The sight of the dead men presents the Mariner with a horror from which he cannot unfix himself. The memories of Lifton's subjects showed a similar election of one particular sight, in which their death guilt was symbolized: there would be some "specific image of the dead or dying with which the survivor strongly identifies himself, and which evokes in him particularly intense feelings of pity and self-condemnation." What "most moved me to pity," said one survivor at Hiroshima, who found himself in front of a destroyed school, "was that there was one dead child lying there and another who seemed to be crawling over him in order to run away, both of them burned to blackness" (Lifton, 56-7). Such a memory constitutes what Lifton calls the ultimate horror for that survivor. The Mariner is also subject to such a sight: "the dead were at my feet," he says,
The cold sweat melted from their limbs,
Nor rot nor reek did they:
The look with which they looked on me
Had never passed away. (252-6)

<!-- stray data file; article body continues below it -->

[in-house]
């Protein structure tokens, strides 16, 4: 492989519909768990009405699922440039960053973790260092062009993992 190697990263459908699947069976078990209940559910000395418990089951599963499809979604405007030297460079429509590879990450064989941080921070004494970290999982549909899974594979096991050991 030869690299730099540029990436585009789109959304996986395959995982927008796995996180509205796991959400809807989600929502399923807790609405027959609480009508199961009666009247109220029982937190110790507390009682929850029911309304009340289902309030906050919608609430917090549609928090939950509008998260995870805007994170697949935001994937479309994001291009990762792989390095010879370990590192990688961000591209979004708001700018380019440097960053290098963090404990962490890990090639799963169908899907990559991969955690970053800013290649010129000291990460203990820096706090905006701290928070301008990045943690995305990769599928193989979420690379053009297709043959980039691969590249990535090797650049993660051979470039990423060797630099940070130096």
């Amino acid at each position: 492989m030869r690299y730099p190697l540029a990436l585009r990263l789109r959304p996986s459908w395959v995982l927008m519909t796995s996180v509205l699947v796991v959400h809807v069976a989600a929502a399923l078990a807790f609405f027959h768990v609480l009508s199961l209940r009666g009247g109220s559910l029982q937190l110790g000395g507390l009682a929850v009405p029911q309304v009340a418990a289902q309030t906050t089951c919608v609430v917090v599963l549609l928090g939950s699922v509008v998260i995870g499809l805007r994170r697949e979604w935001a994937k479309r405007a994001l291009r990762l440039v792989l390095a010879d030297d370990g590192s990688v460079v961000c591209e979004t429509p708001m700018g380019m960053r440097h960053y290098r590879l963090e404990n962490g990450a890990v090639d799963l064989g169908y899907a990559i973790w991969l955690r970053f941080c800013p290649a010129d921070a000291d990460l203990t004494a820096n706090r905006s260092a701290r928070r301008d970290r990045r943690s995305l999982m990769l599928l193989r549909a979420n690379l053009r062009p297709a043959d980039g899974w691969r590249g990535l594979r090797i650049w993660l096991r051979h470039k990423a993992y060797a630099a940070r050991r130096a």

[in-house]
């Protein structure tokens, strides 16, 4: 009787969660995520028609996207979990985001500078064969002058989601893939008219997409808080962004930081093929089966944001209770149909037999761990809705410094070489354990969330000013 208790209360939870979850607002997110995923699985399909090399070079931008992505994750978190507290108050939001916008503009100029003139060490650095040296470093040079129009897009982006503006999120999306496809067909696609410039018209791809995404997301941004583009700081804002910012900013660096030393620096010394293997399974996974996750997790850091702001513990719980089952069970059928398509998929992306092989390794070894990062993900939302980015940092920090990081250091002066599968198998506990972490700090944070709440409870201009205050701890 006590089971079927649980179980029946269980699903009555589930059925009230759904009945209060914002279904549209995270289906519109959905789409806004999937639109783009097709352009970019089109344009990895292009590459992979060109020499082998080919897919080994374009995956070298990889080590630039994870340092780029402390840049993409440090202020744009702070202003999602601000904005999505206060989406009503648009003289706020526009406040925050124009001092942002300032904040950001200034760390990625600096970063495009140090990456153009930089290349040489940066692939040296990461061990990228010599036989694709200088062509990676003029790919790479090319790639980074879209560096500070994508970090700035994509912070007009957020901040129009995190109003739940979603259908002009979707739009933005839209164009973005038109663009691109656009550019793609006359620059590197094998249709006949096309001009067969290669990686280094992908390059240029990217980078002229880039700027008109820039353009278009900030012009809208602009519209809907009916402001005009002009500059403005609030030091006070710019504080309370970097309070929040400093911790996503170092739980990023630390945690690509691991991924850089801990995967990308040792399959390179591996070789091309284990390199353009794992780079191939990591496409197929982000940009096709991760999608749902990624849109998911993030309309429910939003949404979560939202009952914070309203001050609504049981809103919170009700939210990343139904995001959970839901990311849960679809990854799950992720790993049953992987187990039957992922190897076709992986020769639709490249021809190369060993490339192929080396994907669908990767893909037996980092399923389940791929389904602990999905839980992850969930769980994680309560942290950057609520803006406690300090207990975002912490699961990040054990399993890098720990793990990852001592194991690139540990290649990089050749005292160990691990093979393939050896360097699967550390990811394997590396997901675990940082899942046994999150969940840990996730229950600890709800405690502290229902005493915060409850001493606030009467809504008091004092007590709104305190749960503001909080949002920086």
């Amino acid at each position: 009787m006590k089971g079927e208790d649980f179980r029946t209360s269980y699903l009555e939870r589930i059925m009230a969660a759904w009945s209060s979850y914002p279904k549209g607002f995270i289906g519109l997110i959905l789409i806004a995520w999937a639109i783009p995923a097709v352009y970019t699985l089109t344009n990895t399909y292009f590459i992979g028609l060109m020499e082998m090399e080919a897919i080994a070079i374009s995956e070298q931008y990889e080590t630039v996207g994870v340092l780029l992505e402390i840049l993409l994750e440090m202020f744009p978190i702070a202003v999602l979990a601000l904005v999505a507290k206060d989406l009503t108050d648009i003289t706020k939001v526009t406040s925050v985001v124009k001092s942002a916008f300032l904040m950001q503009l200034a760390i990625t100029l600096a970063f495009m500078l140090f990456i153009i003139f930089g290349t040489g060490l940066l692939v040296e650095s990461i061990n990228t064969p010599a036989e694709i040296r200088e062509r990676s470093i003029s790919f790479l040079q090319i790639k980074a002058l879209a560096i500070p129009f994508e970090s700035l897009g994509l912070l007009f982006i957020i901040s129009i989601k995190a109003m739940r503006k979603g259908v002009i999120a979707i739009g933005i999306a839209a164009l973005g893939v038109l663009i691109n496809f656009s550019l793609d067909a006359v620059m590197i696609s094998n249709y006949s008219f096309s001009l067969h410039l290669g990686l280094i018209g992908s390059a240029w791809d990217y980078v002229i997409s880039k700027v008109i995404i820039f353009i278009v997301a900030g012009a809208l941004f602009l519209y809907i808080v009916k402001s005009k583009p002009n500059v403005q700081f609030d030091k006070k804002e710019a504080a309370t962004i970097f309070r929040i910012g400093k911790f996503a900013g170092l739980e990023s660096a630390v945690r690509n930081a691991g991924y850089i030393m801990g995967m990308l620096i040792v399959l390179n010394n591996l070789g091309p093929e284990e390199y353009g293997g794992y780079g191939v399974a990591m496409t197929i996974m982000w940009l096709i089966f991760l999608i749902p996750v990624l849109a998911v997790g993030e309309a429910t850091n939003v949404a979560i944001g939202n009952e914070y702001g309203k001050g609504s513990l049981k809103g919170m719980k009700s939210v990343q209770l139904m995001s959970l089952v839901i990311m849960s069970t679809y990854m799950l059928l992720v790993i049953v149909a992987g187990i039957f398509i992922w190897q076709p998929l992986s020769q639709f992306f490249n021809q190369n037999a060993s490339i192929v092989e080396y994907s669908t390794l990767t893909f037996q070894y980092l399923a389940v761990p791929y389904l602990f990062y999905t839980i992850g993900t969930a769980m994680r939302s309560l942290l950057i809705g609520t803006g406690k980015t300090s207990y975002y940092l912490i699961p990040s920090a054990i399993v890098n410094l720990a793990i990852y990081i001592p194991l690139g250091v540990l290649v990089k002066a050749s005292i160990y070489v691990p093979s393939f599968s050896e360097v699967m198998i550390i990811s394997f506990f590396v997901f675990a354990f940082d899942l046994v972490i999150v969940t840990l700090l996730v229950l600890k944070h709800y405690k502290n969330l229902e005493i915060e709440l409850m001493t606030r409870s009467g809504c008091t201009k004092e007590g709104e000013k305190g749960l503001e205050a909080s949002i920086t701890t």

For him it is that look, the curse in the eyes, which is his ultimate horror, symbolizing his death guilt. It is mentioned no less than four times in the poem.
The Mariner's immediate predicament lasts seven days. Its relation to the figure of Life-in-Death can now be made clearer. In a literal sense the Mariner's life is immersed in death, but there is a more profound meaning than this. His death guilt and imagery of horror are matched by the immovability of the ship, which has remained where it was since we were told that it stuck, "As idle as a painted ship / Upon a painted ocean" (117-8).The Mariner himself is stuck in a psychic state from which no rescue is forthcoming. Life-in-Death is the appropriate symbol for this stasis. It is life that has petrified into the immovability of a dead thing, like the fly paralysed by the bite of the spider. Myth and folk-lore offer instructive parallels: the stare of the Gorgon or Medusa's head induces such a state, or the vampire, whose "bite" projects its victim into a state of undead suspension in which no development is possible (cf. Twitchell). The appearance of the spectre ship as it crosses in front of the sun prefigures the meaning it will bring in this way for the Mariner:
And straight the Sun was flecked with bars,
(Heaven's Mother send us grace!)
As if through a dungeon grate he peered
With broad and burning face. (177-80)
And yet, as this verse suggests, the state is not death, but a mimic of death, in which life is suspended -- a more terrible state than death itself, since at least the souls of the Mariner's dead shipmates progress "to bliss or woe" (221). Some indication of this is given in lines from the 1798 text of the poem describing Life-in-Death: paradoxically "she is far liker Death than he; / Her flesh makes the still air cold."